Another important element in the New Netherland province that differed from the British colonies was demographics. It has been estimated that probably one half of the population was not Dutch. The size of the province has been estimated at between 2,000 to 3,500 in 1655 growing to a total of about 9,000 by 1664. A significant number of the inhabitants were Germans, Swedes and Finns that emigrated in the period after 1639 a number that was increased by 300 to 500 with the capture of New Sweden on September 24, 1655. The impact of these German and Scandinavian Lutheran immigrants was brought out in a controversy that arose because the Lutherans in Middleburg, Long Island were holding church services without an approved preacher. The New Amsterdam pastors brought this situation to the attention of the Director General, Pieter Stuyvesant, at the end of 1655, requesting the services be halted. The dispute dragged on for years until a resolution was formulated by the West India Company directors in Amsterdam. It was decided to permit the Lutherans the right to worship by slightly adjusting the catechism. In order not to offend the Lutherans, the Company bluntly stated the complaining New Amsterdam Calvinist pastors would be replaced by younger ministers who were more liberal, unless the dispute was put aside.
There were also about 2,000 English inhabitants in the area of New Netherland, primarily from New England, living on Long Island or in communities along the Connecticut border. The English obtained the Eastern portion of Long Island, (as far as the western end of Oyster Bay) in the border agreement reached at the Hartford Convention of 1650. In fact, five of the ten villages in the vicinity of New Amsterdam were English (namely, Newtown, Gravesend, Hempstead, Flushing and Jamaica, while Brooklyn, Flatlands, Flatbush, New Utrecht and Bushwick were Dutch). There were also a number of "half free" African slaves, who were required to make a fixed yearly payment to the company for their freedom. In September of 1654 a group of 23 Jews were brought to New Amsterdam from the colony in Brazil (which was called New Holland), where the Portuguese had just defeated the Dutch West India Company following an eight-year rebellion. In 1655, the same year charges were made against the Lutherans, the New Amsterdam preachers requested the province get rid of the Jews. This matter was brought to the company directors in Amsterdam, who recommended the Jews be segregated and allowed to practice their religion, but not be permitted to build a synagogue. In this case toleration was granted because some of the Dutch West India Company stockholders were Jewish merchants. In fact, in 1658 when one of these New Netherland Jews, named David de Ferrera, was given a overly harsh punishment for a minor offence, it took the intervention of an important Jewish stockholder in the company, Joseph d'Acosta, to have the punishment reduced.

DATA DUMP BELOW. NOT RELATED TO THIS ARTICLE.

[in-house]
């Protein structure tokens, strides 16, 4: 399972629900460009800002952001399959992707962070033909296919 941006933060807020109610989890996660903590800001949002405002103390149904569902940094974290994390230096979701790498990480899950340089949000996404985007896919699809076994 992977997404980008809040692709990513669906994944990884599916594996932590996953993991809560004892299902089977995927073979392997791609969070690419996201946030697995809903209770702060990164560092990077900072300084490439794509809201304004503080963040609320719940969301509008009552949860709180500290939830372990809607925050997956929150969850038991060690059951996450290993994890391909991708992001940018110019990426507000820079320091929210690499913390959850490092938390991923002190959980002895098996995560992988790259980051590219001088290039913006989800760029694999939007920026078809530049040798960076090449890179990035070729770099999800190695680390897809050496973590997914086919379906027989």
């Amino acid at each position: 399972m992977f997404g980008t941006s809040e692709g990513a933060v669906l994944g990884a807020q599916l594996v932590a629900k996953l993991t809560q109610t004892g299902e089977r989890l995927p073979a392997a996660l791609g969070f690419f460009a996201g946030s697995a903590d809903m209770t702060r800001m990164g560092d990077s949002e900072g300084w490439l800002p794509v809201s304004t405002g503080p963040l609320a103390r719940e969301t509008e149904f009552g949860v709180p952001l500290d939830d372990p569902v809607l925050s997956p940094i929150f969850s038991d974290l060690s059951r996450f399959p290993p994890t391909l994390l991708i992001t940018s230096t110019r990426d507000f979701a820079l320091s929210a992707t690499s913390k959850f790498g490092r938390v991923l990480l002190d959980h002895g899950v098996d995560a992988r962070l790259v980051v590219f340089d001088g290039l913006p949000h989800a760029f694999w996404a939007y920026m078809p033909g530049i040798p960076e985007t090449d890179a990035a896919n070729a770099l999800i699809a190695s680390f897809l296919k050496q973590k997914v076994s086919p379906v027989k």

A French Jesuit priest named Father Isaac Jogues visited New Netherland in 1643-1644. After returning to Canada Father Jogues wrote a brief description of New Netherland, completed on August 3, 1646. In his work the ethnic diversity of the island of Manhattan was described as follows:
British Claims and Conquest
As New Netherland prospered the British set their sights on the province, stating they had a claim to the land as part of John Cabot's discoveries. In May of 1498 the Genoese-born Cabot, working for Britain, had explored the coast of the new world from Newfoundland, Nova Scotia and New England down to Delaware. As this trip predated Hudson's voyage by over a century the British felt they had prior claim to the land.